Update in 2008: Those mittens are still my daily chore mittens for nearly six months of the year, and only just in January 2008 did I have to do a small darn--a spot on the inside of my right thumb was thin. I'm very pleased with the performance and look of these mittens, after five Michigan winters.

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Generic Mitten Pattern

Both pairs of mittens
Both pairs of mittens

I wrote this pattern for some new knitters on the Internet email group Fibernet who expressed an interest in making mittens. Additional directions for the two-end mittens pictured here are below. I recommend doing a pair or two with nothing fancier than plain stockinette, maybe with stripes, the first time. Doing a pattern stitch, even as simple as the two-end stranded knitting, is tricky around the thumb increases and fingertip decreases.

Mittens are so simple you really, truly don't need a pattern. They're basically just a tube to fit your hand, with a thumb tube formed by increases. Try these directions once, and you'll be freed from patterns forever! Well, unless you want to knit for someone you can't try the mitten on and can't get measurements for. I use commercial patterns to give me an idea of sizes in that case, and convert inches to stitches by multiplying by my gauge.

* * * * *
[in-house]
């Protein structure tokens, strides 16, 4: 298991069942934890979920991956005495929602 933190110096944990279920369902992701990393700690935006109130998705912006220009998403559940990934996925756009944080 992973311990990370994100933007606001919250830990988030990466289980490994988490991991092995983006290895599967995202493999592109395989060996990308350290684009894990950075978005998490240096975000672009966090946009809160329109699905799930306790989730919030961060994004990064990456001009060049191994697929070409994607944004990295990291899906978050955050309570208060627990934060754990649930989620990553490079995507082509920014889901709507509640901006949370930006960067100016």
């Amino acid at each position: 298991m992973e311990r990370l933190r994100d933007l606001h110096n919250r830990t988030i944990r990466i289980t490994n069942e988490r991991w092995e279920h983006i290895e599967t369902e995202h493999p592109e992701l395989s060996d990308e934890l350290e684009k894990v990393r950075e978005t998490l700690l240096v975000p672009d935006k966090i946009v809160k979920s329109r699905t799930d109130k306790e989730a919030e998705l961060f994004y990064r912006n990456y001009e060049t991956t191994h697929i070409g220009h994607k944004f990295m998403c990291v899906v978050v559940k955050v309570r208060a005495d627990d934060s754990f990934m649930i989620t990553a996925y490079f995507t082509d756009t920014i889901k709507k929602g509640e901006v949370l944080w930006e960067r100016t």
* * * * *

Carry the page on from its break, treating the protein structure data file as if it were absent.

My instructions assume you're knitting in rounds. To convert to flat knitting with a seam to sew up, work the mitten flat, thumb in the center, with an extra two stitches on both hand and thumb. Keep the first and last stitch of each row in garter stitch for easier seaming.

Start with a gauge swatch in whatever pattern you want to use. I like my mittens dense and nearly wind-proof. I used size 3 US needles for both pairs of mittens, using worsted weight yarn in one pair, double-knitting weight in the other. I didn't go down a size for the ribbing like normal, because it would have been nutso to try to knit worsted weight yarn on size 2 US needles :)

If your chosen stitch is thick, like garter stitch, then allow an extra multiple of four stitches. Bulky mittens need to be larger to fit around the hand comfortably.

Cuff: Measure your hand around the wrist, around the base of the thumb, and around the hand just above the thumb. Other measurements may be 'taken' by trying on the mitten while knitting. For best results, knit halfway through one needle and pull on the mitten while 4 needles hold the stitches.